“I suffered a family loss and started experiencing panic attacks as I couldn’t release my grief,” says Emma Crawford, a 36-year-old data analyst from St Helens, who goes as “CrazyCleaningCrawford” on Instagram. “Mrs Hinch stories have taught me how to focus my anxiety into a positive cleaning job… Every time I could feel a panic attack coming on I would start cleaning. The focus of the cleaning task stopped the panic attack.”

While Mrs Hinch promotes mental health, some have been concerned about the products she uses. In December 2018, a vet claimed that Zoflora, one of Mrs Hinch’s favourite brands, can be toxic for cats. Environmentalists condemn the harsh chemicals and disposable products Mrs Hinch sometimes promotes.

There are many criticisms of Mrs Hinch and cleaning influencers, then, but it’s hard to see them as anti-feminist. Of course, it’s troubling to think that Hinchcliffe could make domestic work too aspirational for young women (in April, a girl who looked no older than 12 burst into tears of joy upon meeting Mrs Hinch at a book signing). No pre-teen girl should idolise anyone (other than perhaps their mum) for cleaning. Yet on the whole, Mrs Hinch’s fans aren’t young; they are mums who were cleaning long before she became an Instagram star in March 2018. Mrs Hinch did not cause the housework gap; she is simply holding up a (sparkling) mirror to an existing problem.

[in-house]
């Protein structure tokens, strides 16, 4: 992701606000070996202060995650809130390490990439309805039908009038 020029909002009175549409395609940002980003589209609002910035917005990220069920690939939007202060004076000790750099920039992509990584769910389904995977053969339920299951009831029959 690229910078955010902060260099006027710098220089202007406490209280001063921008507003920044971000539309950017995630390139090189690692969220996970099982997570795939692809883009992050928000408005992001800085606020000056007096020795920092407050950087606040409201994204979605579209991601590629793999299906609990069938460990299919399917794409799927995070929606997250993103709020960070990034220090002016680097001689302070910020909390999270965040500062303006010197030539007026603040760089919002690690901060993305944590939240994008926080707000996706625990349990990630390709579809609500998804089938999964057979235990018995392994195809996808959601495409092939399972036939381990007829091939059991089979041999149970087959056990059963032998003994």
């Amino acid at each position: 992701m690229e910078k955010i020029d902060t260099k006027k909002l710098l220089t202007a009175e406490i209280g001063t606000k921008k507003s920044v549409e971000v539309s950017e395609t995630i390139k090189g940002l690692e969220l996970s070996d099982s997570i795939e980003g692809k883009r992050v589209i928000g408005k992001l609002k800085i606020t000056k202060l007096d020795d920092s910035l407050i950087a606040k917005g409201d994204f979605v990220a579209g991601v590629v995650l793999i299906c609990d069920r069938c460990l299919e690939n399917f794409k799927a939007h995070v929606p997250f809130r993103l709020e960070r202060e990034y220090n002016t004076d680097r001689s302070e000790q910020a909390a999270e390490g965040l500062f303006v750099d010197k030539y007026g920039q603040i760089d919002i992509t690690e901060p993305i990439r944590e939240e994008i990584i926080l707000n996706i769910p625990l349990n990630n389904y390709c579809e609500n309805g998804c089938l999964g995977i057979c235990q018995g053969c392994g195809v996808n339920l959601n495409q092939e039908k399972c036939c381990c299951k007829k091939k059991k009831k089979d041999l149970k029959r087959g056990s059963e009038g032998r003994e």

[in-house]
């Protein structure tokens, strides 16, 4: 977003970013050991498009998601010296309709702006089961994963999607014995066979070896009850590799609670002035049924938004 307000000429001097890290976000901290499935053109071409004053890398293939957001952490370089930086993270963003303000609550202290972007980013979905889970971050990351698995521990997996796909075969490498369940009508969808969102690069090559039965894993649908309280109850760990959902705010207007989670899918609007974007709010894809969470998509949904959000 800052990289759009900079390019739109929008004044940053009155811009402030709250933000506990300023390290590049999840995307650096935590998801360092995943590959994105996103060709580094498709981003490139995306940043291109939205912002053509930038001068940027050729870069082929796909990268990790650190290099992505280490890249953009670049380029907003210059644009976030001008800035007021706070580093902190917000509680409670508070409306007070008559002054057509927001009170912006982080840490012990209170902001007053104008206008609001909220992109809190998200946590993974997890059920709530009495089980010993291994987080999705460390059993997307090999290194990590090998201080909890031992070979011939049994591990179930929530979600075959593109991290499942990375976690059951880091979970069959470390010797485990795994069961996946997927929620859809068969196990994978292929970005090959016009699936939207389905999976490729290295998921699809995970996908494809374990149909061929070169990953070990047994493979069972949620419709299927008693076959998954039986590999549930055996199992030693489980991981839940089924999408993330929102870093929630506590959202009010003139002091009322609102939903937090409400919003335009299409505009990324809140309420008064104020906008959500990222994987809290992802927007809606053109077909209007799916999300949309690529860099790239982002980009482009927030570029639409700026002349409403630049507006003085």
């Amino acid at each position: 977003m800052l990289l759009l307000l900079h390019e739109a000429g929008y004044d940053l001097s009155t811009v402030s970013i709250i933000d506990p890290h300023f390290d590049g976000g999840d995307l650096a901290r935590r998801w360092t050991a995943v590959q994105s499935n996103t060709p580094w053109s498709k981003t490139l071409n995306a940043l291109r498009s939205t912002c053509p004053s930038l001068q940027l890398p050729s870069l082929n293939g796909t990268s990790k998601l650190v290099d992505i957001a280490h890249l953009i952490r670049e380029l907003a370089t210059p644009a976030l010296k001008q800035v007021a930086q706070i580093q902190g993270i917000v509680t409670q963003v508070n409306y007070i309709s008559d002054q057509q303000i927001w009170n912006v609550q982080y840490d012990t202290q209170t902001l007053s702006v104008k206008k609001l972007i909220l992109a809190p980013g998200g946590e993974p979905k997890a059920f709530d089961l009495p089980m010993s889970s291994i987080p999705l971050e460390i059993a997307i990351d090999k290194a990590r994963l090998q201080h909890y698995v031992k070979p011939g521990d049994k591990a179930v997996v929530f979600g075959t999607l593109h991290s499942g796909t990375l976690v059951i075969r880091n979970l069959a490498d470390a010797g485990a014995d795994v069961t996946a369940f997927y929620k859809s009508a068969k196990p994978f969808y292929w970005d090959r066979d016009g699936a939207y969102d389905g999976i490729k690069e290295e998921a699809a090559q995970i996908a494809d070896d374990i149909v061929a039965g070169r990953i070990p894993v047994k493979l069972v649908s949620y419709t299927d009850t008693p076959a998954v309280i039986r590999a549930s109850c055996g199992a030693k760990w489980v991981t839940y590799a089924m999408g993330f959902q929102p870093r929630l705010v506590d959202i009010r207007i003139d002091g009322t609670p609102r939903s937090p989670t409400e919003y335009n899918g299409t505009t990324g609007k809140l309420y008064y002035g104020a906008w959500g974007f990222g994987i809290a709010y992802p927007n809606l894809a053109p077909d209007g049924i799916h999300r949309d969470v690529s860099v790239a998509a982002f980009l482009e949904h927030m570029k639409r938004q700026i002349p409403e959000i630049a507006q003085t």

Amelia Tait is a freelance journalist, and was previously the New Statesman's tech and digital culture writer. She tweets at @ameliargh

This article appears in the 03 May 2019 issue of the New Statesman, A very British scandal